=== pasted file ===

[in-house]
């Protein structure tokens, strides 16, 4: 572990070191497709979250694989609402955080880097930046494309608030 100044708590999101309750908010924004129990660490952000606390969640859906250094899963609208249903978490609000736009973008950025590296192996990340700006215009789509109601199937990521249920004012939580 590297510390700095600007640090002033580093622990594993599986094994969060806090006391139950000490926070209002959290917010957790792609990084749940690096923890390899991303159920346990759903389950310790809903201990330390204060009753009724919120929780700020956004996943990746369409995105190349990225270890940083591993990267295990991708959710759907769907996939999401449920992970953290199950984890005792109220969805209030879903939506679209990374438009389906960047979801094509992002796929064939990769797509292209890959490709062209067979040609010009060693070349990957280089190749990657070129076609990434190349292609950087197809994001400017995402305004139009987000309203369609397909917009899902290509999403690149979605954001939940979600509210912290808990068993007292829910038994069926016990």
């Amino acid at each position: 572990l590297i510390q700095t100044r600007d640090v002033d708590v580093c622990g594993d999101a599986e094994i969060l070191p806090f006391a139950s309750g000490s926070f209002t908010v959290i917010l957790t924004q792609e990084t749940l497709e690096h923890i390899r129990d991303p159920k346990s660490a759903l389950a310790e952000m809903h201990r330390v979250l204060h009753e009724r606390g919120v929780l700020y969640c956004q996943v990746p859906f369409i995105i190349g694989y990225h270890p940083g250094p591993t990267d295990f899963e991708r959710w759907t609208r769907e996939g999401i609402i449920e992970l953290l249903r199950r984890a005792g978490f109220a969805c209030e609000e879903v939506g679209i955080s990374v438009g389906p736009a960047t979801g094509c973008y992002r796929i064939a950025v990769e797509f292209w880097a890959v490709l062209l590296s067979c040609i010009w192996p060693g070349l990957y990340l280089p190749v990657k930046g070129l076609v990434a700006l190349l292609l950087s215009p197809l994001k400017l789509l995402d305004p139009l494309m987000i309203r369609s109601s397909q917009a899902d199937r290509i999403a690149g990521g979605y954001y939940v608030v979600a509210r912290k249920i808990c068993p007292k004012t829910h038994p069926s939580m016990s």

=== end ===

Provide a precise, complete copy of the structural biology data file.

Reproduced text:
[in-house]
């Protein structure tokens, strides 16, 4: 572990070191497709979250694989609402955080880097930046494309608030 100044708590999101309750908010924004129990660490952000606390969640859906250094899963609208249903978490609000736009973008950025590296192996990340700006215009789509109601199937990521249920004012939580 590297510390700095600007640090002033580093622990594993599986094994969060806090006391139950000490926070209002959290917010957790792609990084749940690096923890390899991303159920346990759903389950310790809903201990330390204060009753009724919120929780700020956004996943990746369409995105190349990225270890940083591993990267295990991708959710759907769907996939999401449920992970953290199950984890005792109220969805209030879903939506679209990374438009389906960047979801094509992002796929064939990769797509292209890959490709062209067979040609010009060693070349990957280089190749990657070129076609990434190349292609950087197809994001400017995402305004139009987000309203369609397909917009899902290509999403690149979605954001939940979600509210912290808990068993007292829910038994069926016990």
């Amino acid at each position: 572990l590297i510390q700095t100044r600007d640090v002033d708590v580093c622990g594993d999101a599986e094994i969060l070191p806090f006391a139950s309750g000490s926070f209002t908010v959290i917010l957790t924004q792609e990084t749940l497709e690096h923890i390899r129990d991303p159920k346990s660490a759903l389950a310790e952000m809903h201990r330390v979250l204060h009753e009724r606390g919120v929780l700020y969640c956004q996943v990746p859906f369409i995105i190349g694989y990225h270890p940083g250094p591993t990267d295990f899963e991708r959710w759907t609208r769907e996939g999401i609402i449920e992970l953290l249903r199950r984890a005792g978490f109220a969805c209030e609000e879903v939506g679209i955080s990374v438009g389906p736009a960047t979801g094509c973008y992002r796929i064939a950025v990769e797509f292209w880097a890959v490709l062209l590296s067979c040609i010009w192996p060693g070349l990957y990340l280089p190749v990657k930046g070129l076609v990434a700006l190349l292609l950087s215009p197809l994001k400017l789509l995402d305004p139009l494309m987000i309203r369609s109601s397909q917009a899902d199937r290509i999403a690149g990521g979605y954001y939940v608030v979600a509210r912290k249920i808990c068993p007292k004012t829910h038994p069926s939580m016990s």